The wreckoning crew

Dead Wreckoning

Servants of Rhinopion? Dead Wreckoning are, from left, Zach Alkine, Colt Steele Adams, Jeremy Spencer, Kyle Arnett and Ron Gregory.

Servants of Rhinopion? Dead Wreckoning are, from left, Zach Alkine, Colt Steele Adams, Jeremy Spencer, Kyle Arnett and Ron Gregory.

Photo By David Robert

I am sitting in a cheap folding chair freezing my ass off inside a rented storage shed staring at the walls while Dead Wreckoning jam during a rehearsal. Crushed cymbal and metallic shocks and surges of guitar reverberate throughout my head. On the walls, a graphic mélange of evil horror-film heroes and porno starlets reach into my psyche and tug on something. There’s some kind of deep philosophical simpatico among the images that obviously leads down a long, wicked path. No time for that. To my right, the metal heads are rocking hard, churning out an explicit, moshpit soundtrack.

Formed in 2007, Dead Wreckoning, a metal/screamo act, is composed of 23-year-old Kyle Arnett on drums, 26-year-old Zach Alkine on rhythm guitar and 26-year-old lead guitarist Jeremy Spencer. Up front, mutton-chopped 25-year-old Colt Steele Adams sings lead and 29-year-old bass player Ron Gregory, known as “The Lurpy One.” He also apparently answers to “Sea Bass.”

The sound is typically swampy, heavy and pissed-off. They change pace all the time, jumping around the time signature, keeping things from getting staid. Unlike many small metal acts of this sort, Dead Wreckoning’s sound feels polished. During the entire 40-minute set I listened to, they didn’t have a single noticeable screw up. They practice at least four days a week.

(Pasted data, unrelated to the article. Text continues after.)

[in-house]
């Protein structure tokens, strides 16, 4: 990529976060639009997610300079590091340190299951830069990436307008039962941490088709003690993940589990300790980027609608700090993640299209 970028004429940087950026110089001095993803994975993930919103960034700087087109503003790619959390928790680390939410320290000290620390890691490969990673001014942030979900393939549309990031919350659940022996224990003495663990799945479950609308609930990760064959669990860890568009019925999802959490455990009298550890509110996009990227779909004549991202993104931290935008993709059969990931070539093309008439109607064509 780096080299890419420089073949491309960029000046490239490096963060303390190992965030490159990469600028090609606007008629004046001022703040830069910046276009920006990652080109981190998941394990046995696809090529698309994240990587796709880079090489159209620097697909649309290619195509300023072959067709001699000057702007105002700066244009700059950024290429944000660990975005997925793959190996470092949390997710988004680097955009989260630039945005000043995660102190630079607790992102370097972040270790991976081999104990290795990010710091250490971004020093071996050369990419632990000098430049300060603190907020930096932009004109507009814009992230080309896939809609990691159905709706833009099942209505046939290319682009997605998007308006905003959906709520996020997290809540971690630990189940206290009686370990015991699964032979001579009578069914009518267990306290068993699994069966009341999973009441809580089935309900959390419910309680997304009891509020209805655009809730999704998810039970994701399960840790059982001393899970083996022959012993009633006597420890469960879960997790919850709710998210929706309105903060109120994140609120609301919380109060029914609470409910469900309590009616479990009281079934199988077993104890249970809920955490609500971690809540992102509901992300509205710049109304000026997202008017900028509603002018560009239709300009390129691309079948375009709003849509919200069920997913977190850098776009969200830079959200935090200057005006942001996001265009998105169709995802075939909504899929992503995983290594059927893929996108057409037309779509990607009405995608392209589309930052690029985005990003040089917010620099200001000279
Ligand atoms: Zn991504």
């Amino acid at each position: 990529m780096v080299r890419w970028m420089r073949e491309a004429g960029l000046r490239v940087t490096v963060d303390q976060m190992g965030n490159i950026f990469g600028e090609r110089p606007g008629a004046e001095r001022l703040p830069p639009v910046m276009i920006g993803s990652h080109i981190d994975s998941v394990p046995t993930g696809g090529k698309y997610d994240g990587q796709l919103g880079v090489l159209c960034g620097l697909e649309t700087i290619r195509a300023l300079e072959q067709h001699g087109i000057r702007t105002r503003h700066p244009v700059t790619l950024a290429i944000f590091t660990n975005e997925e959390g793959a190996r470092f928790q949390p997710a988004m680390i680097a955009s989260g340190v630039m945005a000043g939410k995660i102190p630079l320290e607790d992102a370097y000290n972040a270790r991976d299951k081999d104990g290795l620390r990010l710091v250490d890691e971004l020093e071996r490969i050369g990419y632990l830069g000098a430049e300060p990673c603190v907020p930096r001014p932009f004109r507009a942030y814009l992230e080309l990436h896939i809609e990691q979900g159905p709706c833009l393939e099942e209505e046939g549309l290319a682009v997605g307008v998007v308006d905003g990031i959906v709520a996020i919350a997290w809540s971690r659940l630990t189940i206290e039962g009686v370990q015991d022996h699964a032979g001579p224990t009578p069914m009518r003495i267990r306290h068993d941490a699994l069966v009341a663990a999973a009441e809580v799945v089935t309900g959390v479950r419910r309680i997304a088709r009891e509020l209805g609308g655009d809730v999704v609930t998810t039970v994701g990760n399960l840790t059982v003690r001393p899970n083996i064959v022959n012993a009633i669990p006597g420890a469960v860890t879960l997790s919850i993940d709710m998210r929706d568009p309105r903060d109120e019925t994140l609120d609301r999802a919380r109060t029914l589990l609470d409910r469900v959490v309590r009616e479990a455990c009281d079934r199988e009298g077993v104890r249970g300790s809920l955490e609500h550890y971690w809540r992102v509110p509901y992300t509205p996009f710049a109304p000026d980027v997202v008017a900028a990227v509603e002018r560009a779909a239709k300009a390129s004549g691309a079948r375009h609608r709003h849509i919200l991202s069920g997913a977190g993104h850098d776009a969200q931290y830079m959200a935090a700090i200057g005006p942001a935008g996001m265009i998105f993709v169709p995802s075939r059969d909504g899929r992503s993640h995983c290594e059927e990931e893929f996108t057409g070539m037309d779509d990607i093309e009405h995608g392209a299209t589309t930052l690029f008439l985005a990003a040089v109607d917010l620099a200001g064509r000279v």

It was not always so.

“We went out to Pyramid Lake for a three-day weekend when we first got started playing,” says Adams. “We played about 10 minutes before people started screaming at us to get off the stage.

“We drink less now,” he says.

The group is, at heart, a screaming metal outfit, and they’ve got some pretty good chops.

“Swamp Thing” sounds like something that might have actually been composed in a swamp. It lays out the thick heavy distortion, the driving bass and Metallica-style gallop picking on guitar.

As they play, the band assumes an ‘80s butt-rock metal stance, with Adams crouching over the mic and the guitar players banging their heads in unison.

“Hellbound” is another track with gallop picking and a heavy thrash factor. The band changes pace even more with this one, though, and halfway into the jam, Adams actually alternates between talking and singing.

Dead Wreckoning warned me about the aptly titled “I Wanna Die.” It actually turned out to be one of their best. For it, Adams channels Tool’s Maynard James Keenan in the first part, while a sinister bass pipes into the mix from an amp rooted in some vast underworld hell. “Rhinopion” has a cool drum solo, and Adams gets a good vocal workout out of it, but in addition to being the name of one of their songs, the “Rhinopion” also happens to be Dead Wreckoning’s very own mythical creature, a combination of a scorpion and a rhinoceros. A hell-born mascot of sorts, though apparently, so much more. In one place, the lyrics on the song say, “Rhinopion, I am your loyal servant.”

The band swears that they don’t play Dungeons and Dragons.